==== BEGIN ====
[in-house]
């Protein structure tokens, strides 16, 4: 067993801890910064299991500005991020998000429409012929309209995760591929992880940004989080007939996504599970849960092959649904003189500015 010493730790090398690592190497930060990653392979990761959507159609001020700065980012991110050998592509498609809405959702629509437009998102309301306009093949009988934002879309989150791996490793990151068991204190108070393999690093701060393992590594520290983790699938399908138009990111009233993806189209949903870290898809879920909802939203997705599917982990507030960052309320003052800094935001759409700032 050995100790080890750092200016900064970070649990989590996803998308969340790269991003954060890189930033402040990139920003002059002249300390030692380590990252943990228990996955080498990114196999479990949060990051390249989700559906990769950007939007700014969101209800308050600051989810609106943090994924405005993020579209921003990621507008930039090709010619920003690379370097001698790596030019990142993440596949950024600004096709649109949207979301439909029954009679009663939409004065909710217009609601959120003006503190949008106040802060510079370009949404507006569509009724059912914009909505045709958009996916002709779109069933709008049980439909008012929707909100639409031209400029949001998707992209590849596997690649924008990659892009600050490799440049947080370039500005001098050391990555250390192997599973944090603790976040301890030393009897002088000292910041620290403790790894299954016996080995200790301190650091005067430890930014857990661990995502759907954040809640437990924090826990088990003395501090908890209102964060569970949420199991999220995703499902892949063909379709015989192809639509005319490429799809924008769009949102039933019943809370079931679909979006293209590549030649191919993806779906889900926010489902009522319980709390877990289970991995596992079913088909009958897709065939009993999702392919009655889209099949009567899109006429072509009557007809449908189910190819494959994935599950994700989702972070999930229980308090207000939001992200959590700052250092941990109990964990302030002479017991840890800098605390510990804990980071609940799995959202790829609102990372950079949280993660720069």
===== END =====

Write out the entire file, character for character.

[in-house]
């Protein structure tokens, strides 16, 4: 067993801890910064299991500005991020998000429409012929309209995760591929992880940004989080007939996504599970849960092959649904003189500015 010493730790090398690592190497930060990653392979990761959507159609001020700065980012991110050998592509498609809405959702629509437009998102309301306009093949009988934002879309989150791996490793990151068991204190108070393999690093701060393992590594520290983790699938399908138009990111009233993806189209949903870290898809879920909802939203997705599917982990507030960052309320003052800094935001759409700032 050995100790080890750092200016900064970070649990989590996803998308969340790269991003954060890189930033402040990139920003002059002249300390030692380590990252943990228990996955080498990114196999479990949060990051390249989700559906990769950007939007700014969101209800308050600051989810609106943090994924405005993020579209921003990621507008930039090709010619920003690379370097001698790596030019990142993440596949950024600004096709649109949207979301439909029954009679009663939409004065909710217009609601959120003006503190949008106040802060510079370009949404507006569509009724059912914009909505045709958009996916002709779109069933709008049980439909008012929707909100639409031209400029949001998707992209590849596997690649924008990659892009600050490799440049947080370039500005001098050391990555250390192997599973944090603790976040301890030393009897002088000292910041620290403790790894299954016996080995200790301190650091005067430890930014857990661990995502759907954040809640437990924090826990088990003395501090908890209102964060569970949420199991999220995703499902892949063909379709015989192809639509005319490429799809924008769009949102039933019943809370079931679909979006293209590549030649191919993806779906889900926010489902009522319980709390877990289970991995596992079913088909009958897709065939009993999702392919009655889209099949009567899109006429072509009557007809449908189910190819494959994935599950994700989702972070999930229980308090207000939001992200959590700052250092941990109990964990302030002479017991840890800098605390510990804990980071609940799995959202790829609102990372950079949280993660720069």